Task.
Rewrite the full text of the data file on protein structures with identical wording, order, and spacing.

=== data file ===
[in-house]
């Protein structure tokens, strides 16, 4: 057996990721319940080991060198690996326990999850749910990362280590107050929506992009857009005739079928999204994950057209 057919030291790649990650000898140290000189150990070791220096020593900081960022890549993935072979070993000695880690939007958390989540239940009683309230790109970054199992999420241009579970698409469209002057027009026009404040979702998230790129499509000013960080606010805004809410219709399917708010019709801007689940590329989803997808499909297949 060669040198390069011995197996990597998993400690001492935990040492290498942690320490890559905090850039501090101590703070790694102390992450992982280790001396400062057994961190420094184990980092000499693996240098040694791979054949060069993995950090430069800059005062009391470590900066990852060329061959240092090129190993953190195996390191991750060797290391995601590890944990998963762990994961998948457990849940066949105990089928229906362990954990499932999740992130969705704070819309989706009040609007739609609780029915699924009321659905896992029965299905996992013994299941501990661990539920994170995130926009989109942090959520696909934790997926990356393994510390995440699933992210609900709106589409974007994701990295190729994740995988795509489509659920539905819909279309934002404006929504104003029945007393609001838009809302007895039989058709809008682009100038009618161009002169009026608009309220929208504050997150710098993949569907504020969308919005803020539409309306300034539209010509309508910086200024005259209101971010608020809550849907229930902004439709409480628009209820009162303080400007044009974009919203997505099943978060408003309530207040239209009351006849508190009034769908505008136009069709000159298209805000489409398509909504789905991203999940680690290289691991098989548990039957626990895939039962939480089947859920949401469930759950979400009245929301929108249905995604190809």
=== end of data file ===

[in-house]
């Protein structure tokens, strides 16, 4: 057996990721319940080991060198690996326990999850749910990362280590107050929506992009857009005739079928999204994950057209 057919030291790649990650000898140290000189150990070791220096020593900081960022890549993935072979070993000695880690939007958390989540239940009683309230790109970054199992999420241009579970698409469209002057027009026009404040979702998230790129499509000013960080606010805004809410219709399917708010019709801007689940590329989803997808499909297949 060669040198390069011995197996990597998993400690001492935990040492290498942690320490890559905090850039501090101590703070790694102390992450992982280790001396400062057994961190420094184990980092000499693996240098040694791979054949060069993995950090430069800059005062009391470590900066990852060329061959240092090129190993953190195996390191991750060797290391995601590890944990998963762990994961998948457990849940066949105990089928229906362990954990499932999740992130969705704070819309989706009040609007739609609780029915699924009321659905896992029965299905996992013994299941501990661990539920994170995130926009989109942090959520696909934790997926990356393994510390995440699933992210609900709106589409974007994701990295190729994740995988795509489509659920539905819909279309934002404006929504104003029945007393609001838009809302007895039989058709809008682009100038009618161009002169009026608009309220929208504050997150710098993949569907504020969308919005803020539409309306300034539209010509309508910086200024005259209101971010608020809550849907229930902004439709409480628009209820009162303080400007044009974009919203997505099943978060408003309530207040239209009351006849508190009034769908505008136009069709000159298209805000489409398509909504789905991203999940680690290289691991098989548990039957626990895939039962939480089947859920949401469930759950979400009245929301929108249905995604190809």